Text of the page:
Lead defense attorney’s actions referred to Bar in Taranaki meth trafficking case

For more on the missing 10-year-old child involved in a boating tragedy, New Zealand answers the call from COP27 and the ongoing midterm elections in the latest headlines of the New Zealand Herald. Video / NZ Herald

A judge has criticized the conduct of an experienced defense attorney who failed to send a qualified attorney in his absence to convict his client in a “high stakes” meth trafficking case.

Judge Tony Greig made his displeasure with attorney Mark Ryan clear during a hearing in New Plymouth District Court that ended with the judge raising concerns about the lawyer’s actions at the New Zealand Law Society.

At the center of the case was defendant Marlon Jon Bird, of Taranaki, who was rushed from jail to court on Tuesday to be convicted of a series of drug offences, including possession of methamphetamine for the ‘supply.

But Bird’s lawyer was not there despite the court’s consent to appear via audio visual link (AVL) due to his involvement in a Palmerston North trial at the same time.

Instead, Ryan, of Vulcan Chambers in Auckland, asked his junior solicitor Jamie-Anne Tulloch to come forward via AVL on his behalf.

She told the judge that Ryan’s instructions were clear – that she had to be firm in her request for an adjournment.

Yesterday, Ryan filed a request for an adjournment of sentence, despite the date being set four months ago, so that a culture report could be completed.

Marlon Jon Bird appeared in New Plymouth District Court on Tuesday.  Photo / Tara Shaskey
Marlon Jon Bird appeared in New Plymouth District Court on Tuesday. Photo / Tara Shaskey

Judge Greig’s frustration with the request and the reason for it were evident. However, Tulloch said Bird wanted the report to go to court and the process was already underway with Dr. Jarrod Gilbert.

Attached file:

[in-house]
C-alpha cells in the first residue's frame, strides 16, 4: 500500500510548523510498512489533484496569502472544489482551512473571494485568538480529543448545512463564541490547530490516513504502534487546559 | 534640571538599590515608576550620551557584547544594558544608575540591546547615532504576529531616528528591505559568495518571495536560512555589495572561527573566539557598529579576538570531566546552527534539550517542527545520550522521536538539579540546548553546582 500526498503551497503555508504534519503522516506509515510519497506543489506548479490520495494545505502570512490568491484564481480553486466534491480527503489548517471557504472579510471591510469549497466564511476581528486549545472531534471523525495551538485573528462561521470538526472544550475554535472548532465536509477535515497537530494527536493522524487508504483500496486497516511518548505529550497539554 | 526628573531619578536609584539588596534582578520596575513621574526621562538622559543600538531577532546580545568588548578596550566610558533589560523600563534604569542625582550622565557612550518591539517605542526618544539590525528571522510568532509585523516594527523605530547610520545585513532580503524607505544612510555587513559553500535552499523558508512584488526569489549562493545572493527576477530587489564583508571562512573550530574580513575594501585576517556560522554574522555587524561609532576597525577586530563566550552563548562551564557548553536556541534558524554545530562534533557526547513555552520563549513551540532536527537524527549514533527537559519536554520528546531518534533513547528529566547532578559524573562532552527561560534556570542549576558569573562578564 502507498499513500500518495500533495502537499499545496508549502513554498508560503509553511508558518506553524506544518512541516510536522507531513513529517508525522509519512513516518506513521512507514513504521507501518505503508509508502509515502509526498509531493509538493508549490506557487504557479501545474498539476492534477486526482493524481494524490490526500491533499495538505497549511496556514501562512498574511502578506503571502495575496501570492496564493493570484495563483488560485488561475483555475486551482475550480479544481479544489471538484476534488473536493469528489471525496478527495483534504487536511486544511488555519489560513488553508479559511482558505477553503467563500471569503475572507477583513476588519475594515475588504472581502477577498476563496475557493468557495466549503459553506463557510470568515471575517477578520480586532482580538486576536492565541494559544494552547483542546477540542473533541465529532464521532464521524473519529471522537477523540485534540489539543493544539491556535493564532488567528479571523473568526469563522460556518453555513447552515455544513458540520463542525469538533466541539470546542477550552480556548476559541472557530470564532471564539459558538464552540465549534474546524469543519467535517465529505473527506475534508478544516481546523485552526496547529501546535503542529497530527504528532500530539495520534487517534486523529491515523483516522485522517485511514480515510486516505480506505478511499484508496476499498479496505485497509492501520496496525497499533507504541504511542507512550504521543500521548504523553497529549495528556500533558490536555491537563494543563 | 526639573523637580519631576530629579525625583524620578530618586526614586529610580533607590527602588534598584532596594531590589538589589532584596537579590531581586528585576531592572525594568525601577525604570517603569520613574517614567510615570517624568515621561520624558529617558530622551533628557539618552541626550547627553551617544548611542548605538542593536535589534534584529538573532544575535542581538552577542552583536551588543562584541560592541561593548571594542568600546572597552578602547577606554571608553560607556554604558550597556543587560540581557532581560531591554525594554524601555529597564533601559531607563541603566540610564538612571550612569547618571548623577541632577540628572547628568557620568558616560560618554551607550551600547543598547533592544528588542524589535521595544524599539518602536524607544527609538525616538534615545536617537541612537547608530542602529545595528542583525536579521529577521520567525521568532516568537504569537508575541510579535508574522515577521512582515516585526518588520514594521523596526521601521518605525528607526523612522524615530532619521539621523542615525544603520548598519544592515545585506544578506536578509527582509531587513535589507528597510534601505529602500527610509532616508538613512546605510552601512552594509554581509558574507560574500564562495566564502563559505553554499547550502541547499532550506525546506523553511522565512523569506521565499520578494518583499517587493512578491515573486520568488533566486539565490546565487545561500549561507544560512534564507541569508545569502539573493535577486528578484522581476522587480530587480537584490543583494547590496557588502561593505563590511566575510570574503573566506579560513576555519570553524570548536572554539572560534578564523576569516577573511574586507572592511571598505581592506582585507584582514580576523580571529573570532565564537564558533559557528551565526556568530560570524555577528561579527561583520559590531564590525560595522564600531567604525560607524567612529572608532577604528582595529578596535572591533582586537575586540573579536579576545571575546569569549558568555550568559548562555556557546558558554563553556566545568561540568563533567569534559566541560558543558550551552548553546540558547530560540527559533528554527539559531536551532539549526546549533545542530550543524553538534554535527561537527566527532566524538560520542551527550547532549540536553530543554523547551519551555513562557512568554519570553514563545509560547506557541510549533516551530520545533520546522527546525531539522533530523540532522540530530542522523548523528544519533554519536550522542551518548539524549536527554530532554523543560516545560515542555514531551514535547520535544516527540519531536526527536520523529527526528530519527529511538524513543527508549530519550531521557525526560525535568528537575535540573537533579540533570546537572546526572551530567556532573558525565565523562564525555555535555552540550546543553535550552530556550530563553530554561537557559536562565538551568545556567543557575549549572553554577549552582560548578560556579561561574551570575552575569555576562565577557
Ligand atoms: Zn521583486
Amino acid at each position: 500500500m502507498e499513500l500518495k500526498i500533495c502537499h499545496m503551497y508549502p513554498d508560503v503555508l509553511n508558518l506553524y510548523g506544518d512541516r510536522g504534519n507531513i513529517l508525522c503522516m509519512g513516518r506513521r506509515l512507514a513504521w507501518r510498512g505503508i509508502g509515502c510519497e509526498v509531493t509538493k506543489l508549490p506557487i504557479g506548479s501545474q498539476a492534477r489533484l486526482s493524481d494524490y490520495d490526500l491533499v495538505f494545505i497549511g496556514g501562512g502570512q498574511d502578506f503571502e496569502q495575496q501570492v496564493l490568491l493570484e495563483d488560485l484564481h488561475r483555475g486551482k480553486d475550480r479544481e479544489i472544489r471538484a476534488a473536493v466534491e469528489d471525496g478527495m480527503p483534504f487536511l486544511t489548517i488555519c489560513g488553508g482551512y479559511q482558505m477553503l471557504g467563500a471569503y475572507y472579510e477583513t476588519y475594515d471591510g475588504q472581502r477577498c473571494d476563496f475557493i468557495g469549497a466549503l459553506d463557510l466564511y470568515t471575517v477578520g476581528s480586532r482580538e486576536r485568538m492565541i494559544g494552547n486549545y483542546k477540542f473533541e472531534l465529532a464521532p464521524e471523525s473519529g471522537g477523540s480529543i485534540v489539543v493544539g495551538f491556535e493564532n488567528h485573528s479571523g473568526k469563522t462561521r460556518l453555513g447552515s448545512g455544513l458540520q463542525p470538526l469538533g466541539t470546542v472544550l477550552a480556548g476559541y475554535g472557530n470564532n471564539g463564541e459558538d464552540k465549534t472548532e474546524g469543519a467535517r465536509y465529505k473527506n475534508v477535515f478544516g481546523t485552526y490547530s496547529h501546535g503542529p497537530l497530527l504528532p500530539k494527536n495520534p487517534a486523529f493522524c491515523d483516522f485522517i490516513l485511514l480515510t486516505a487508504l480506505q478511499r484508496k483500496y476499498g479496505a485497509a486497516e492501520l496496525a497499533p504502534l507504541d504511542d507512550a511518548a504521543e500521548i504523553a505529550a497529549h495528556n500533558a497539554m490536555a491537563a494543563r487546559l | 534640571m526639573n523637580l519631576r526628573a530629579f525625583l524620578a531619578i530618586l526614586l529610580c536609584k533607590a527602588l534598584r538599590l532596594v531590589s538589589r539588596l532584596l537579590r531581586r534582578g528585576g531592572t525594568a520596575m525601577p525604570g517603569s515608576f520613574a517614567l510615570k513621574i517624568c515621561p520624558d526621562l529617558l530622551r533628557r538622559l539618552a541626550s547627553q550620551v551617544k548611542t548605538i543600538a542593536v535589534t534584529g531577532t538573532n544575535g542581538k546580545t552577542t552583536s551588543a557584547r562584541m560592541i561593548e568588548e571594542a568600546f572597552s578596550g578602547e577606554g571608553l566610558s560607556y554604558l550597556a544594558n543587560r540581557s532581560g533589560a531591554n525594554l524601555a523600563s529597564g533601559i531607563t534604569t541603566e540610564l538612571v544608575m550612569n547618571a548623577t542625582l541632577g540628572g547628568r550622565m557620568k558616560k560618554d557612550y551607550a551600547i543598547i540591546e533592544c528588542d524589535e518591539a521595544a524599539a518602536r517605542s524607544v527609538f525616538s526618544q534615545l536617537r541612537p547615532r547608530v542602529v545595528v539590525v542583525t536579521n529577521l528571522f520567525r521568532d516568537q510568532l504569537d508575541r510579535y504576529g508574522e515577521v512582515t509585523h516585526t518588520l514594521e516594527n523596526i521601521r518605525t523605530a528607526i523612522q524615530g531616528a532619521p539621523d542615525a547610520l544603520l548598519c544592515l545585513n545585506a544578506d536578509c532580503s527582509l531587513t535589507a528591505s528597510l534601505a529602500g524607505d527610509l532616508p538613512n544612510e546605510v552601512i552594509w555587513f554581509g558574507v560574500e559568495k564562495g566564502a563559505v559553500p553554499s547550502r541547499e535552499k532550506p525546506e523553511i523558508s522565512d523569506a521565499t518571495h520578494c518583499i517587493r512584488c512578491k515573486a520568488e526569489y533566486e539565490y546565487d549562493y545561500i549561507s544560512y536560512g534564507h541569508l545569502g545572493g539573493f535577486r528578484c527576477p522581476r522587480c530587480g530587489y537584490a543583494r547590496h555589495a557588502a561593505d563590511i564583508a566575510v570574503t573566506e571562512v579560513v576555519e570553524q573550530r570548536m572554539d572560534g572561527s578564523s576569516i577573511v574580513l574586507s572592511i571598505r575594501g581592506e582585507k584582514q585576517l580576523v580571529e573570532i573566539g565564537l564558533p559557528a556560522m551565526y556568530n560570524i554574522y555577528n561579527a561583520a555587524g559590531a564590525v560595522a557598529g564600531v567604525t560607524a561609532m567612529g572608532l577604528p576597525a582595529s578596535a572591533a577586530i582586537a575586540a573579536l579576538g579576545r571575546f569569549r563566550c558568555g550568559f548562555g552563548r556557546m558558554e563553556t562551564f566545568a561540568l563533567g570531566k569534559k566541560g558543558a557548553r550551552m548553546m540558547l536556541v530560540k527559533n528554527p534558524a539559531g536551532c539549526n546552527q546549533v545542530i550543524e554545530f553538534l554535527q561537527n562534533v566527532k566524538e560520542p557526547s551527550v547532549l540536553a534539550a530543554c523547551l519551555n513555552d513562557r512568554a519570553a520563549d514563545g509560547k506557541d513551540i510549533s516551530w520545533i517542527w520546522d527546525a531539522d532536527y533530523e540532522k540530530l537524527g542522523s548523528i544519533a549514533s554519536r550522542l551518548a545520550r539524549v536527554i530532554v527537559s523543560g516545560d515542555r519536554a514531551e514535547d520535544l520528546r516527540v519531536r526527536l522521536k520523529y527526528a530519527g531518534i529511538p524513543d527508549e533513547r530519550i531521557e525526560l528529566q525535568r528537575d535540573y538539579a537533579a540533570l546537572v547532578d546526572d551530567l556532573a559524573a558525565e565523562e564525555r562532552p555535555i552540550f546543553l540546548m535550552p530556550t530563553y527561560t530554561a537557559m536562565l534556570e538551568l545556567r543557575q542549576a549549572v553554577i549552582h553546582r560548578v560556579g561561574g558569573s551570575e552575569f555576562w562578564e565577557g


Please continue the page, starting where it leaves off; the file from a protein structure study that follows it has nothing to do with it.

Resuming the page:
She said it would explain how the 35-year-old ‘found’ himself involved in drug-related offenses and there could be misconvictions without it.

But the judge said a “very comprehensive” pre-sentence report had been provided to the court and wondered what additional information a culture report might provide.

Crown Attorney Rebekah Hicklin agreed with Judge Greig, submitting the pre-sentence report already showing there was a connection between Bird’s background and his offense.

This included him being exposed to drug use from an early age and would warrant a reduction in his sentence, she said.

Hicklin opposed the adjournment and expressed concern that the case is dragging on further, as it has already been in court since 2019.

When Tulloch continued to push for it to be postponed, she said it was a ‘high-stakes conviction’ involving ‘serious drug offenses’ and Bird was entitled to have his lawyer, Ryan, present.

Lead counsel’s instructions to Tulloch were limited to asking for an adjournment, she said, before revealing the high-profile sentencing exceeded her legal aid qualifications.

“I am not qualified to appear on this conviction and I am concerned about the prospect of Mr. Bird being sentenced in the absence of his attorney.”

From the dock, Bird made his own appeal for a new dismissal.

“I would really like this to be adjourned so that I have a chance,” he pleaded.

But Judge Greig said full submissions had been provided to the court and the sentencing would proceed as planned, prompting a gasp from Bird’s mother who was sitting in the public gallery.

Tulloch, however, continued her attempts to persuade the judge otherwise, explaining that she had limited knowledge of the case and had not benefited from the pre-sentence report or letters of remorse.

“This case is very messy for a junior attorney to appear.

“I am unable to properly defend Mr. Bird. Mr. Bird is entitled to proper legal representation and that is not happening in this court.”

Eventually, Judge Greig admitted that he would need to postpone it, but it was clear that the fault for the further delay lay with Ryan.

“He was aware of this, he knew he was in a trial today and he did nothing to instruct other lawyers.”

Judge Greig sympathized with Tulloch and the “position she was placed in” by the lead attorney.

In granting the adjournment, he ordered a qualified attorney to appear in person on Bird’s new sentencing date of November 16.

He also referred the matter to the New Zealand Law Society, the national regulatory body for the legal profession.

Ryan did not respond to Open Justice’s request for comment on today’s hearing.

The charge follows two police raids on Bird, one in 2019 and another in 2021 while he was out on bail for the previous offence.

Both searches recovered tens of thousands of dollars, large quantities of P and cannabis, and chemicals and equipment needed to manufacture methamphetamine.